Review: HALLOWEEN ENDS With A Whimper
It’s been a long, strange road for Michael Myers and the Halloween franchise. The longest running major slasher franchise is also the most convoluted; with numerous timelines, retcons, reboots, sequels, requels, and false stops & starts littering its very uneven past. Halloween Ends is the latest chapter in this saga and comes as a conclusion for the most recent cycle of Michael Myers stories directed by David Gordon Green (George Washington, Pineapple Express). Critically divisive but commercially successful, the latest Halloween films have been a mix of brutal violence and awkwardly handled thematics that haven’t quite hit the mark, but maybe with this finale he finally nailed it.
Ignoring 35+ years of Halloween lore to create a continuation of the original 1978 story, in 2018 Green and his co-writer Danny McBride have sought to reinvigorate and rejuvenate a franchise that had long since fallen into disrepair. The stories have brought the focus back to Michael Myers (James Jude Courtney/Nick Castle) and his original quarry, Laurie Strode (Jamie Lee Curtis), though the handling of their relationship – such as it is – has been questionable in prior films.
Halloween Ends begins four years after the brutality of 2021’s Halloween Kills, which found Laurie hospital bound for most of the film while Myers hacked and slashed his way through a vigilante mob in Haddonfield. Strode lost her daughter, Karen (Judy Greer), that night and as a result, Ends finds her in a new place, ready to embrace the future and leave behind her painful past. Unfortunately, though she might be ready to move past Michael, he’s not done with her, and he has a partner this time around.
Corey (Rohan Campbell) is a man with a past, a tragic accident involving the death of a child has made him a pariah in Haddonfield, a position that Laurie and her granddaughter Allyson (Andi Matichak) know all too well. A romantic encounter with Allyson gives Corey a ray of hope that is quickly dashed when the town reminds him that he’s still the kid killer they all think he is, which leads to an accidental meeting with Myers, still alive and waiting for his time to shine four years after the mob nearly killed him.
This is where things get sticky. Corey and Myers form some kind of unspoken bond, with the young man suddenly embracing his violent side as a response to the trauma inflicted upon him by a town that cannot forgive. It’s a weird heel turn that doesn’t exactly track for either his character or Myers, but this story takes the wheel for the bulk of Halloween Ends’ run time.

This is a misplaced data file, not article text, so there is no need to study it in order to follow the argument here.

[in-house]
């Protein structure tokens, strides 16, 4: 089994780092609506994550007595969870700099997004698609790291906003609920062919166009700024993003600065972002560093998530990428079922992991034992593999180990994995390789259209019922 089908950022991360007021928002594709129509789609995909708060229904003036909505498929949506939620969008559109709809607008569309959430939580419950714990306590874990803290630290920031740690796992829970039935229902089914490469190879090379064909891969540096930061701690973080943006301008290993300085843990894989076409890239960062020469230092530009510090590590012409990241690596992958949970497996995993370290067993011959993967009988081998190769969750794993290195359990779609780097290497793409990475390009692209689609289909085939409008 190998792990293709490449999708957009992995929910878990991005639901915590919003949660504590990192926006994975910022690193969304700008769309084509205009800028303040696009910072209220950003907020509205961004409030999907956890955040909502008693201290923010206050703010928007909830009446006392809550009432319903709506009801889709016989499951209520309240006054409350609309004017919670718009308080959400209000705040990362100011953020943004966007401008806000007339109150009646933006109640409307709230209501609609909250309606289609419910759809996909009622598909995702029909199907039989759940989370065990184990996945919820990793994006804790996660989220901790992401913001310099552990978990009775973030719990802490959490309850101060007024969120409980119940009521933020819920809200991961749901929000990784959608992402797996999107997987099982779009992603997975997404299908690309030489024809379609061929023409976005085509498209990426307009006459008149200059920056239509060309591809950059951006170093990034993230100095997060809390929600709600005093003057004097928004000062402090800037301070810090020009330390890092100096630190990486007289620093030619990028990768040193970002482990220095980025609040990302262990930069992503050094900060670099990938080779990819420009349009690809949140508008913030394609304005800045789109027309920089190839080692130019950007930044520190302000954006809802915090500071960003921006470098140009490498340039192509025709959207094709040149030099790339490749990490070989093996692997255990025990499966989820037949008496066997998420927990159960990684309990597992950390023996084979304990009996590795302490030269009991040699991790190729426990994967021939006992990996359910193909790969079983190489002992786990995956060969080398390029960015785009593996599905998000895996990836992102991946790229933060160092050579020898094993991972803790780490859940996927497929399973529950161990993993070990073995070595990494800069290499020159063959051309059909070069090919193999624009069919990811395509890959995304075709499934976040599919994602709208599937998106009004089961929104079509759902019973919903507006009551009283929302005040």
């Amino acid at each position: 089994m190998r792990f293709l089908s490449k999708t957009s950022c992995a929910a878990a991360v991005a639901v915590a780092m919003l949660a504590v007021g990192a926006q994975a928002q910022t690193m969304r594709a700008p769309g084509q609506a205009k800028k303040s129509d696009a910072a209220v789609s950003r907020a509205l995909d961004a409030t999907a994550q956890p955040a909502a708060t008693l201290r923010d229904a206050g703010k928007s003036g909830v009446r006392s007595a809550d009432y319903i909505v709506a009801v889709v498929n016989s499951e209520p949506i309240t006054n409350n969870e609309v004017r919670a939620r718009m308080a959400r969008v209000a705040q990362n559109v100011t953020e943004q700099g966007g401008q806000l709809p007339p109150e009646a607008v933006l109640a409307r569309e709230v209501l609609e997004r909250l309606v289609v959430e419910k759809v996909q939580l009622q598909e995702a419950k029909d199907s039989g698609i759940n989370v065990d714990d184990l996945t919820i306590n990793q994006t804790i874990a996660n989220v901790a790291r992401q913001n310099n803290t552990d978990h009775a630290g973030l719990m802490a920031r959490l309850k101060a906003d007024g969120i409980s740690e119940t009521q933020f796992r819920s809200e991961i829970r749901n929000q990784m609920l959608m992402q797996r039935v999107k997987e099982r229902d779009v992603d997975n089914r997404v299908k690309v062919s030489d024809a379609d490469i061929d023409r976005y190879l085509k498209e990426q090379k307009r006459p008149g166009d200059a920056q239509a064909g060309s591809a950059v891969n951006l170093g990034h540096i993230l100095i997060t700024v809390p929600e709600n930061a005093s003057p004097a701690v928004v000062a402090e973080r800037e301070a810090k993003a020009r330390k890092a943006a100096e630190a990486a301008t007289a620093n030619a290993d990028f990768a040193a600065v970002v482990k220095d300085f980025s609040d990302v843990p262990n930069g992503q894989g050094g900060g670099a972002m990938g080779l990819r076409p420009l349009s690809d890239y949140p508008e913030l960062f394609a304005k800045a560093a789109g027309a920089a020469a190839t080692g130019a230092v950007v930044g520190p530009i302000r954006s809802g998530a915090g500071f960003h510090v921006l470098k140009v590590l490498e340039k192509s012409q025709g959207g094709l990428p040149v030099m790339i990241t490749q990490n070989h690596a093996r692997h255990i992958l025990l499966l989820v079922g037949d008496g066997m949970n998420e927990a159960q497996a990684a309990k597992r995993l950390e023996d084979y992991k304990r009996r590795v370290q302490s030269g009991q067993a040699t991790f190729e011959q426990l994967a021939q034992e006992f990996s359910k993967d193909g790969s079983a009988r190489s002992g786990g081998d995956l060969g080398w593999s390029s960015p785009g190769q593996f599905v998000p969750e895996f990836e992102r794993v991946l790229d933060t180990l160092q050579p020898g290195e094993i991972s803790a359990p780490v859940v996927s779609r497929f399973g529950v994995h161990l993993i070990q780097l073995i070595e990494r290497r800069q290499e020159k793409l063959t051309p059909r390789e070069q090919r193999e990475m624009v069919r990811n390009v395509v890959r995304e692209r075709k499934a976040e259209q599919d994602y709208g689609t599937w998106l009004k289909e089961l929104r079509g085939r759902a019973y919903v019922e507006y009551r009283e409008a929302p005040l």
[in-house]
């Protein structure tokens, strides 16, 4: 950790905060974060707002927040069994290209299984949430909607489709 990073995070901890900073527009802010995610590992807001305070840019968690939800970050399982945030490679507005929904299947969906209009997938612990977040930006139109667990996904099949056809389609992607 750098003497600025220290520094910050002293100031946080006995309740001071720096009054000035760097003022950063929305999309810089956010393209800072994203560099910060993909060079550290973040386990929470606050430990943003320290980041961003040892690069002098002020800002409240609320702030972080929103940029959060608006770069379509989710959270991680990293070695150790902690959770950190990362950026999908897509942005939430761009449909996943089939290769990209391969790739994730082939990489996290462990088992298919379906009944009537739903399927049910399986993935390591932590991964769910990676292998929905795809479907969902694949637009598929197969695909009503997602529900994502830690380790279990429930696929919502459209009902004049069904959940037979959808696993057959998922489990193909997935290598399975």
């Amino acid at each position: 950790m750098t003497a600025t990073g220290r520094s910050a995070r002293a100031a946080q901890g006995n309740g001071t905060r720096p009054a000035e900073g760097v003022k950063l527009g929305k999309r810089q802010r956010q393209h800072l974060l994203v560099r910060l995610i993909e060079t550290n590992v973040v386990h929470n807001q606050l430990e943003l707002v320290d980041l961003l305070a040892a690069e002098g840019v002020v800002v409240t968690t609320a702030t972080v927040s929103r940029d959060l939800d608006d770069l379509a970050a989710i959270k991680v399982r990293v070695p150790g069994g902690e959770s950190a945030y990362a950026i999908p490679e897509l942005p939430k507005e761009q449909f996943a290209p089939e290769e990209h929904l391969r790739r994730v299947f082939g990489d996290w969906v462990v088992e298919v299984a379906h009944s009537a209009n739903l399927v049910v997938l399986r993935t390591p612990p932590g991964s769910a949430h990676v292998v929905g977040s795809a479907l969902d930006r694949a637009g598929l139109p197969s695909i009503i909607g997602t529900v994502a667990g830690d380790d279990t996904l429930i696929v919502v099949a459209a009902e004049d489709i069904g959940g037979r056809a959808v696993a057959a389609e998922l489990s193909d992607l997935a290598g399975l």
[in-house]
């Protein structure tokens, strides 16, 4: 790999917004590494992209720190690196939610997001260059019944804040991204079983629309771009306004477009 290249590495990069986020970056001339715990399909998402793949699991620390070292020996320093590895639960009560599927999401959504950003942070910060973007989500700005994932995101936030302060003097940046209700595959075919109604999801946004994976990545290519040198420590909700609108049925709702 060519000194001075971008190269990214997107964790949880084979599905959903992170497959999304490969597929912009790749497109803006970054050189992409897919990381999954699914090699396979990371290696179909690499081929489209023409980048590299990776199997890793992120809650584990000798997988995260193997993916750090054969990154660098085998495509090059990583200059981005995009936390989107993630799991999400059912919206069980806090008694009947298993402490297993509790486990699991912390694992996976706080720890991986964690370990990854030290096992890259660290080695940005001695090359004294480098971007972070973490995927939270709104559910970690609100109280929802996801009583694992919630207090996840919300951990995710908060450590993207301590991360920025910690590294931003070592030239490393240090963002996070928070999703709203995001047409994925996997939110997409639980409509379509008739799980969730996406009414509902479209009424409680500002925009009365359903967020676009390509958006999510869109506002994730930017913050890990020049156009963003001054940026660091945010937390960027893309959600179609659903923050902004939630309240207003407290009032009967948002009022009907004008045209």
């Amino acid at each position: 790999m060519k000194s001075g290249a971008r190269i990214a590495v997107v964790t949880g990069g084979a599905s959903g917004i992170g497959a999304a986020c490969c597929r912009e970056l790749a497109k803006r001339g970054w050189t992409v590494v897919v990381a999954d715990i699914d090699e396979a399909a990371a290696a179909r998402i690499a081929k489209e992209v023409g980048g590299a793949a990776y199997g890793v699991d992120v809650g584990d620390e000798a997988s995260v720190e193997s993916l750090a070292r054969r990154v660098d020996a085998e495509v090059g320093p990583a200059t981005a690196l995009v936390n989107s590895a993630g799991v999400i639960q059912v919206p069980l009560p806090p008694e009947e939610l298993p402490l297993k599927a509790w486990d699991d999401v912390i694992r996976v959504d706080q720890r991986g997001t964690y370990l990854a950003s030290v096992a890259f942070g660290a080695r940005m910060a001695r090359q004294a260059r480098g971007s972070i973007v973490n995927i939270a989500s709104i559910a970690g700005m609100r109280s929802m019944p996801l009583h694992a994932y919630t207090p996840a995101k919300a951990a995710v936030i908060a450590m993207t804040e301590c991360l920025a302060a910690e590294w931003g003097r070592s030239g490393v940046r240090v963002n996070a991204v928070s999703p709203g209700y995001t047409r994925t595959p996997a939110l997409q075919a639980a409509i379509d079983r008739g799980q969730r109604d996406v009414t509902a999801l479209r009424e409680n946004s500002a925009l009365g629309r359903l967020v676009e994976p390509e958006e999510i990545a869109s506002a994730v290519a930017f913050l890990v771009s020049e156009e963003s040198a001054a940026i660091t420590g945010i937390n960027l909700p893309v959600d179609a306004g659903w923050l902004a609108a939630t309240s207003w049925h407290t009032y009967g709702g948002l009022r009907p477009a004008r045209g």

Somewhere around the beginning of the third act, the massacre begins, and this is what the fans pay for. A series of increasingly brutal murders brings Laurie Strode out of her haze, reminding her that there will be no peace while Michael Myers lives. It’s now or never.
Credit where credit is due, Halloween Ends tries for something very different from its predecessors in the current series, but slasher fans will immediately draw comparisons to films like Jason Goes to Hell or even the much-maligned Friday the 13th: A New Beginning, so it’s hardly unexplored territory. The problem is that it strays so far from the story Green has been telling for the last four years that it all comes out of nowhere and the additional villain serves no narrative purpose.
Jamie Lee Curtis gives her all in what she promises to be her final performance in the role that made her a star, but an actor can only do the best with what their given, and what she’s given isn’t great. Green made the odd choice to bookend the film with voiceover from Strode, as though this entire film exists in flashback. She’s speaking from a written memoir, which gives the voiceover an overly flowery tone that doesn’t quite fit the film. On top of that, she largely speaks in grand declarations and clichés, which Curtis sells, but I’m not sure who’s buying.
The rest of the cast does largely serviceable work, this isn’t a subtle film. Campbell and Matichak as the main supporting cast do a fine job, though Campbell’s Rohan is about as subtle as a ton of bricks when the character starts to break. The eccentric cast of bit players really ham it up, from the lecherous Doctor Mathis (Michael O’Leary), to the pissed off local DJ, Willy the Kid (Keraun Harris), there are some fun moments with the small characters that really lighten an otherwise oppressively dour mood.
I suppose the question on a lot of fans’ minds might be, is this it? Does Halloween really end? In the grand scheme of things, probably not, but in terms of this overarching story, it seems like a safe bet. The film concludes with an overwrought sequence attempting to prove to the audience that it has, indeed, ended. My theater burst into a mixture of laughter and cheers at the spectacle of it all, and I feel like that’s going to be a common response across the spectrum of Halloween fans.
Green definitely could’ve played it safe and made Halloween Ends a more intimate affair, the simple story of Laurie and Michael and their final showdown, so he at least deserves some respect for doing something unexpected. However, the film doesn’t support his ambitions with sloppy writing, questionable plotting, and at least twenty minutes of unnecessary fluff that should’ve been trimmed. While it definitely outshines the abysmal Halloween Kills, it’s far from successful in fulfilling its own ambitions. This Halloween Ends with a whimper, rather than a bang.
- David Gordon Green
- Chris Bernier
- John Carpenter
- David Gordon Green
- Jamie Lee Curtis
- Will Patton
- Kyle Richards